To help solve these problems, Dr Schulz, Dr Fink and their colleagues have developed an intelligent assistant. As Dr Schulz explains, this post-correction software intelligently analyses OCR-output by using a technique that provides a statistical profile of words and word series that are likely to be OCR-errors. Their software thus notes these likely errors and is able to provide suggestions that take historical spelling variation into account.
This sounds rather complicated, and indeed it is. At heart, however, the team’s software can be thought of as assessing two interacting models as the document is digitalised and checked. These two models, known as the global and the local profile, provide an intelligent process for determining just what words are being scanned. More importantly, they do this in a highly automated and efficient manner.
One part of the software develops what is referred to as a global profile – one that covers the entire document or series of documents being analysed. This includes several important factors that help to improve overall accuracy, of which two are highly important. First, the typical recognition errors that are seen in the document are listed, by frequency, to give an approximate idea of how likely any particular mistake would be. Second, the typical variations in spelling observed in documents of that era are listed, including the number seen in that particular document, to help define when an occurrence is an error and when it is a spelling variation.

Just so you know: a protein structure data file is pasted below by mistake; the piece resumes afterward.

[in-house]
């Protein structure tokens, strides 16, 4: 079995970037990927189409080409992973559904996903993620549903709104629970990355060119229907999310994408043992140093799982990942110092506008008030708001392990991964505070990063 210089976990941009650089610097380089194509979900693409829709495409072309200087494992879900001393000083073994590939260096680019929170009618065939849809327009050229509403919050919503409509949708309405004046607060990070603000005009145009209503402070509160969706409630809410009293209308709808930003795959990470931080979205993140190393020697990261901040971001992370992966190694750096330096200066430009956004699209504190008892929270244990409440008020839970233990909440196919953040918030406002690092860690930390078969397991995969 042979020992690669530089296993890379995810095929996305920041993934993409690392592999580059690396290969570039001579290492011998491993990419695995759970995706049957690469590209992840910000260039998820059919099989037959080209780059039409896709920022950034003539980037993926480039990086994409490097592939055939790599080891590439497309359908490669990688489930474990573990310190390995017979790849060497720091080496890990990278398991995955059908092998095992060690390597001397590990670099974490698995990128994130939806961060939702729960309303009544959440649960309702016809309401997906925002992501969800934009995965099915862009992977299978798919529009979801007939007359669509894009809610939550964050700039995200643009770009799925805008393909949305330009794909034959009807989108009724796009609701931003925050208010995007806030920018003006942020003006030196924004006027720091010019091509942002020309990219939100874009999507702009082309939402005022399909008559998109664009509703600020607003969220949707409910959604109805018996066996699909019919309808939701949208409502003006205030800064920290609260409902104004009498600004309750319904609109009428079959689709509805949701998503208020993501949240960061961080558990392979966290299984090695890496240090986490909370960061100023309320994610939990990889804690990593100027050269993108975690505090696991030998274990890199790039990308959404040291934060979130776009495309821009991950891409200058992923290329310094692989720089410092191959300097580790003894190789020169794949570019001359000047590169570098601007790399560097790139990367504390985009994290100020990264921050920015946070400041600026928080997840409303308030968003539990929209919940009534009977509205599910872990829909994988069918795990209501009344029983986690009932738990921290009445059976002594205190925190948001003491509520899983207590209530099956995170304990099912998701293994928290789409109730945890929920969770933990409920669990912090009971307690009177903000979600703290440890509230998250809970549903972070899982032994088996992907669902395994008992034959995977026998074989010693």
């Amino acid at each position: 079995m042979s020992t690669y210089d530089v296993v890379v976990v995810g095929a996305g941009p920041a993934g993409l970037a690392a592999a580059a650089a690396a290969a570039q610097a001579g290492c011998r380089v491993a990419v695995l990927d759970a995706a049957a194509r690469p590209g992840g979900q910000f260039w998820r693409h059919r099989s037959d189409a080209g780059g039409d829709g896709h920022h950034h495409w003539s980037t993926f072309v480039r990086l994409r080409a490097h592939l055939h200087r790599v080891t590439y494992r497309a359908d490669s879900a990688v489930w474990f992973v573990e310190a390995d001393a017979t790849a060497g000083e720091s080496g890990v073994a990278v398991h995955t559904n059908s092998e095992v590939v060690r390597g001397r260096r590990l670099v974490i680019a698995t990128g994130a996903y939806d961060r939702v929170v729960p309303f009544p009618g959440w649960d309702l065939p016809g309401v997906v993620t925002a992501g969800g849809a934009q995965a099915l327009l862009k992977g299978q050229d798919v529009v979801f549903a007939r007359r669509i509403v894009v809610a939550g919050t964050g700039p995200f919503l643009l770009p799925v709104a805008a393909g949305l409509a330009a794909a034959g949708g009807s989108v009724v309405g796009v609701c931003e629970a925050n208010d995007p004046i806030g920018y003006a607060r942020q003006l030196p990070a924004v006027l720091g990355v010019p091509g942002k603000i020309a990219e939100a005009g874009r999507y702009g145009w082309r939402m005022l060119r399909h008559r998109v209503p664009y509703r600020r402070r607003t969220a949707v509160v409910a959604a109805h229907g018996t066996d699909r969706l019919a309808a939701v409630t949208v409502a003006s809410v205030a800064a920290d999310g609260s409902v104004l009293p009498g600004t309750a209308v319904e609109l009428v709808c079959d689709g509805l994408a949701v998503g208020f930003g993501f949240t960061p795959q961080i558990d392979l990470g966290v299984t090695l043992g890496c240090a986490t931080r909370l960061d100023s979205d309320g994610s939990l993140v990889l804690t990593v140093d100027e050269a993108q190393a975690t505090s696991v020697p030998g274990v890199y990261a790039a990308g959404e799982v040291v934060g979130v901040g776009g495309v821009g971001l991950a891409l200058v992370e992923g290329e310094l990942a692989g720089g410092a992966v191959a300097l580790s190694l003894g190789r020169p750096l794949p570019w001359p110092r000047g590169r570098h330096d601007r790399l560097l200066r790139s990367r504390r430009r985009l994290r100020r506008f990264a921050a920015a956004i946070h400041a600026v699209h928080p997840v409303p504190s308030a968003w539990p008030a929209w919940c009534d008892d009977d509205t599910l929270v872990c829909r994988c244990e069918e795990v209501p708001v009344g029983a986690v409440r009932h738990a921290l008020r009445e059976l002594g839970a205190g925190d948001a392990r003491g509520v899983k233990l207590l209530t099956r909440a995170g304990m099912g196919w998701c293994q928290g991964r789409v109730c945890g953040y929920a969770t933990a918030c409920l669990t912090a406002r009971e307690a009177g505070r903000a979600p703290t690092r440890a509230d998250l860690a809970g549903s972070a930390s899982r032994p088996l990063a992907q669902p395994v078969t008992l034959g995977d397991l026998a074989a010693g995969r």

The other part of the team’s software is known as the local profile, which is specific to each token, or ‘chunk’ of text being analysed. This local profile consists of a ranked list of possible interpretations for the section that is being assessed – a smudged word may be considered to probably represent ‘boat’, but may also represent ‘boot’, ‘bode’ or ‘beat’. The computation of the local profile combines rule-based lexicographic methods with statistical adjustments.
The combination of the two profiles allows the software to intelligently adjust assessments based on the characteristics of the document. In other words, a document that is known to consistently contain a certain spelling variant (stored in the global profile) will be able to adjust the ranking of possible interpretations in the local profile to favour this variant (or, vice versa, to ignore an unlikely variant).